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Marshall out, Moseley in Davis Cup


JUSTIN MARVILLE

Marshall out, Moseley in Davis Cup

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THE BRAIN TRUST of Barbados Davis Cup tennis has confidence in Haydn Lewis.
Not so much in another overseas-based pro.
Anthony Marshall won’t be playing a part in this country’s most crucial tie as the Davis Cup selectors opted to go without the English-based professional after local No. 2 Lewis made himself available for next month’s relegation rubber against Puerto Rico.
Davis Cup captain Kevin Yarde announced the decision to drop Marshall in favour of both Russell Moseley and Seanon Williams during a Press conference yesterday at the National Tennis Centre.
“The other guys’ form is a little better than Anthony’s right now from what I saw in El Salvador,” said the veteran captain of the reason behind Marshall’s omission.
“He is also mainly a clay court player and not exactly a hard court player, so we decided to go with the other guys that are more at home on the hard and faster courts.”
The decision hardly comes as a surprise, considering Marshall’s recent indifferent form that has seen the English-based 27-year-old fail to win a Davis Cup match of any kind since 2010.
Marshall hasn’t even won a set in that run of six successive losses, which includes a humbling 6-1, 6-1, 6-1 singles defeat to El Salvador’s Marcelo Arevalo during last month’s tie in Central America.
And someone was going to have to make way for Lewis’ return, even though it was widely speculated that Marshall would’ve been retained due to his experience of 13 ties.
It was a tough decision to make ahead of the all-important April 5 tie in Barbados, where the hosts will face Puerto Rico for the right to remain in Group II of the Americas Zone next year.
Other than having home court advantage, Barbados are expected to get a further boost from Lewis’ much awaited return after the Bajan No. 2 missed last month’s tie following a lengthy layoff from the game.
But question marks have surrounded Lewis’ match-readiness as the overseas-based pro hasn’t played competitively since taking a break from the game for personal reasons back in August.
Yarde, showed no such concerns over the 27-year-old’s ability to perform next month, having overseen Lewis’ training session before the left-handed baseliner left for Florida earlier this month.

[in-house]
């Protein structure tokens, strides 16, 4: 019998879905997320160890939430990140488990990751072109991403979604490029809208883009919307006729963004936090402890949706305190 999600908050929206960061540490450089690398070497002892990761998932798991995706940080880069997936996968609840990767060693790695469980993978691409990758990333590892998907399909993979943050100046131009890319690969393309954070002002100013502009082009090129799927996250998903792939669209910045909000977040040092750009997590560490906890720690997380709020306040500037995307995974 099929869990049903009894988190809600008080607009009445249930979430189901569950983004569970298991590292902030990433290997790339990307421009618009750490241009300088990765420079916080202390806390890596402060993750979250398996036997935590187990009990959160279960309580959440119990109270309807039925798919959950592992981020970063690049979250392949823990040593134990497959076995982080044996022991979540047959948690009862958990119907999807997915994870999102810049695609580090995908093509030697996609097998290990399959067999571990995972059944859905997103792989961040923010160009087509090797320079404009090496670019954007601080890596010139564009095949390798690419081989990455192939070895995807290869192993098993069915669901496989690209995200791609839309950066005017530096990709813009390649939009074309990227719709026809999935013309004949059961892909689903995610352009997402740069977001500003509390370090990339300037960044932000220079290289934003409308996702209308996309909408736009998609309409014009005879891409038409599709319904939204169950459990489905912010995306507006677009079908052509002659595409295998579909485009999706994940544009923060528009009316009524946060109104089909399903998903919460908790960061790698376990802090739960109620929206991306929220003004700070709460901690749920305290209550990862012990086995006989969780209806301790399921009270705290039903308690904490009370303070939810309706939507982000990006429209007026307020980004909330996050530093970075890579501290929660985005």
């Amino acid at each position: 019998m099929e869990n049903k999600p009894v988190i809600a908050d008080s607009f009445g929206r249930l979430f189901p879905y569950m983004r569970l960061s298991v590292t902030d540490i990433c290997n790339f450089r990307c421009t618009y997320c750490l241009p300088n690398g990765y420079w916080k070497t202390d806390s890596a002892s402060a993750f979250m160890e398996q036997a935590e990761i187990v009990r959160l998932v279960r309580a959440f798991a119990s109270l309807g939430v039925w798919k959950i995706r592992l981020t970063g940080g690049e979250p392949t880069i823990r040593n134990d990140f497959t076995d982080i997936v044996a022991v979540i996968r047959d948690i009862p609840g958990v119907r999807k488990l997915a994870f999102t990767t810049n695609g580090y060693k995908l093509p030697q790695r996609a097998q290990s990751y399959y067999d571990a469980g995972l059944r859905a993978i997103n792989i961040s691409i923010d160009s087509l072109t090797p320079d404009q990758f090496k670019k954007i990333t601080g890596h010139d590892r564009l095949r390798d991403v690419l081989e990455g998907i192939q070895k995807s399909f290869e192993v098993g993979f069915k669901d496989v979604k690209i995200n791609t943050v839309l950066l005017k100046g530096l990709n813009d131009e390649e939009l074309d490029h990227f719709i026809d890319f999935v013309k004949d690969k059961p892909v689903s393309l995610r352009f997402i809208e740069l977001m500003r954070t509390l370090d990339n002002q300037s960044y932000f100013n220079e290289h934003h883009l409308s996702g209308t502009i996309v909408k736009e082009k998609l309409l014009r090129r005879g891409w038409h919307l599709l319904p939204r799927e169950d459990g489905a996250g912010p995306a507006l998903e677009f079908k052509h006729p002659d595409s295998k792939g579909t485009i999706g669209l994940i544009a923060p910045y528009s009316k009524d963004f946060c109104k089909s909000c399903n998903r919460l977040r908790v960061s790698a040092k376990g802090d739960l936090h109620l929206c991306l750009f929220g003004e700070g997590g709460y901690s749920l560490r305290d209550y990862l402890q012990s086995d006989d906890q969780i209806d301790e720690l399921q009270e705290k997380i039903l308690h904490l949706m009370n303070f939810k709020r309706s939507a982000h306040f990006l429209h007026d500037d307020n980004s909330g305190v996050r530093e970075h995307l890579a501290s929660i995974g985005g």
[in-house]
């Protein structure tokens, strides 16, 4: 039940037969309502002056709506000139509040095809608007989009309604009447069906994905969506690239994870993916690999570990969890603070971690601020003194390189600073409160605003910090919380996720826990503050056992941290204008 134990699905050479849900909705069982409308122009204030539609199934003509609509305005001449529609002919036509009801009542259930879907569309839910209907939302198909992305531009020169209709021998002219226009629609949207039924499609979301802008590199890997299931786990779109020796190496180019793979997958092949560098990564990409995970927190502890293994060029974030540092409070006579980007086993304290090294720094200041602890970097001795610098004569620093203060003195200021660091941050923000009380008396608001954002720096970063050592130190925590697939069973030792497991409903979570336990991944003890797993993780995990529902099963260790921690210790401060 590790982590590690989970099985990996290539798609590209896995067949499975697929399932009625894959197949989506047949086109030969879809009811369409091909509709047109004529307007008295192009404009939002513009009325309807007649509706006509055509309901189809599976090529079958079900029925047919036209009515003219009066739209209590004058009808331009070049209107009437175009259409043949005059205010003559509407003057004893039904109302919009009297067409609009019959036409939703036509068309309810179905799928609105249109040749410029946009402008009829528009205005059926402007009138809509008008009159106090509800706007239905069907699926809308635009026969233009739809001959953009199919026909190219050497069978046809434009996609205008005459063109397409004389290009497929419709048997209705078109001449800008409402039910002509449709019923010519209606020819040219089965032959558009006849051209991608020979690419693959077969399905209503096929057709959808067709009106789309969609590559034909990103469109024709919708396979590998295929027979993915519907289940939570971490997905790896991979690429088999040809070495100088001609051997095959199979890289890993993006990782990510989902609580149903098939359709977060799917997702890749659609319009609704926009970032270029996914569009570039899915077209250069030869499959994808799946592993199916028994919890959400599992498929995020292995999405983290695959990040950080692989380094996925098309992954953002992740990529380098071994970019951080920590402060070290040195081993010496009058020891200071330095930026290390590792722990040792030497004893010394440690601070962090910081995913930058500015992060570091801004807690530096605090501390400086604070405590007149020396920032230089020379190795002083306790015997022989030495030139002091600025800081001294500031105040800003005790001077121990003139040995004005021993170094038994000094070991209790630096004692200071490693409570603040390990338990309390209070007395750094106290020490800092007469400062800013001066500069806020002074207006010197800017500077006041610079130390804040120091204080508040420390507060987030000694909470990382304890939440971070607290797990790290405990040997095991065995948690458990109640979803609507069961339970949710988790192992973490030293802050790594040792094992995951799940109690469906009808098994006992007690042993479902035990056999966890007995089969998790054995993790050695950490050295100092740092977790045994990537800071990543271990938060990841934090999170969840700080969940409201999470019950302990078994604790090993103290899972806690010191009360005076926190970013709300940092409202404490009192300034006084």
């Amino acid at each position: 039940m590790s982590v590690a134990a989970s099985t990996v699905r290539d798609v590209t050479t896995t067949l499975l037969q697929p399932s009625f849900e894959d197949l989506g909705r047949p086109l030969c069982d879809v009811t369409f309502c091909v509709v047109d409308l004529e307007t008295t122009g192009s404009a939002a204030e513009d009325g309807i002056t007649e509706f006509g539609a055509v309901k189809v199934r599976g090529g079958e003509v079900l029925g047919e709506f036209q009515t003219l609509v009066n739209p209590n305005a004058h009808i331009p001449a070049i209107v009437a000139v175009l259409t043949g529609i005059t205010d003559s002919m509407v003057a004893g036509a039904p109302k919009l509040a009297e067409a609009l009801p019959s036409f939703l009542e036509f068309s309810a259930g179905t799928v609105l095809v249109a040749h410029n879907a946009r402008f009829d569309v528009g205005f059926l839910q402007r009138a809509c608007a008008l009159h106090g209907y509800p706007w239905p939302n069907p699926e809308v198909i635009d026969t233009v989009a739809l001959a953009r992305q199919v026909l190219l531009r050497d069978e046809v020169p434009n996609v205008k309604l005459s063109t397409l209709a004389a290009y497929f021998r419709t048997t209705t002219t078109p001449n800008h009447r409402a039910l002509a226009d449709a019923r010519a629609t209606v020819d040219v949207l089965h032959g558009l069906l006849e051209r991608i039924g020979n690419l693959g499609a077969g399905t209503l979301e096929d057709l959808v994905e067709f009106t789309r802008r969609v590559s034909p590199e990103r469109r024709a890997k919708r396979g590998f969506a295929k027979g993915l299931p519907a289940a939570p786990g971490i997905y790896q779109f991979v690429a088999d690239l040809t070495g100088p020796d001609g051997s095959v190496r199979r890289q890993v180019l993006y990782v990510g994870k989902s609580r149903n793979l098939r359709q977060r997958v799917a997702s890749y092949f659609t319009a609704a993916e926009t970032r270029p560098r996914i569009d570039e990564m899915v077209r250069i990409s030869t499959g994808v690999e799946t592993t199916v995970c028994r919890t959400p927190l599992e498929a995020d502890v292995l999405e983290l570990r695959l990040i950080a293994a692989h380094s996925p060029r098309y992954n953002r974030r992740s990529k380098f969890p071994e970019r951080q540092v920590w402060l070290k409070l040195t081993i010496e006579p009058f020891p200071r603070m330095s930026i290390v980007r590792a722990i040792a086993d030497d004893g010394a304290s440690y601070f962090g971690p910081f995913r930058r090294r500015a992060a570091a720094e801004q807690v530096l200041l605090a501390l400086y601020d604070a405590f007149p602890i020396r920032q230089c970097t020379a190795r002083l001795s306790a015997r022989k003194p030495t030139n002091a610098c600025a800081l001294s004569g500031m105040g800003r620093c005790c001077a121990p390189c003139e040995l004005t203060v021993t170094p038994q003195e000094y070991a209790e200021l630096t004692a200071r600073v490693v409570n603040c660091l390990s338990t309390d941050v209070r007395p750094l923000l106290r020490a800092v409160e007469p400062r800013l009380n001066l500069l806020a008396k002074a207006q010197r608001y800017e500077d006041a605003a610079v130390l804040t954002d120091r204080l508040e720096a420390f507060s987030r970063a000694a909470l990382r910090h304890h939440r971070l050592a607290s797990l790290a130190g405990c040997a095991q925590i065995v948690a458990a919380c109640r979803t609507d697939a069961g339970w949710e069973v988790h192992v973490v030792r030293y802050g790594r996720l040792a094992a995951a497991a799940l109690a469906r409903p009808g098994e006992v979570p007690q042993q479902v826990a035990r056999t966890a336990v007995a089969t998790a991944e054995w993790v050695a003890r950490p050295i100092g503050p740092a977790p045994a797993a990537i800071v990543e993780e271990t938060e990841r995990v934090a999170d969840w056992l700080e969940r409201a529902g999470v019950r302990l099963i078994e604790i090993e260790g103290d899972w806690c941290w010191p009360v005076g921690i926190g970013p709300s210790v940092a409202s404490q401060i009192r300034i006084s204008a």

“Haydn has been playing professionally for a number of years now and he only took a couple months off due to a little physical and mental burnout, so I don’t have any question marks over Haydn’s ability or talents,” Yarde explained.
“Haydn is our strongest player after Darian [King]. He has the weapons, on the fast surface especially, to do well, so I’m not really worried about him. He might be lacking a bit of match play but that’s what he’s working on currently.
“[And] he’s been putting in some practice sets and started to play some practice matches, so he’ll be alright. The last I saw of him he was hitting the ball very nicely and getting back on track to play some more professional tennis after Davis Cup,” added Yarde.
A veteran of 35 ties, Lewis owns a 37-16 record in all Davis Cup matches and holds almost all of Barbados’ Davis Cup records, including most singles (24) and total (37) wins.
However, the hosts will be up against a Puerto Rico team that they haven’t beaten in two previous tries – most recently in 2008.
But Yarde believes the third time will be the charm after expressing confidence in the strength of this team, which is led by world No. 491 Darian King.
“I think we have a better chance this year of beating Puerto Rico [because] we have a much stronger team and the team has a lot more depth this time than on the previous two occasions,” said Yarde.
“[Puerto Rico] don’t seem to have the depth that they had a couple years ago, [so] I’m pretty confident that we should do well in this tie.”

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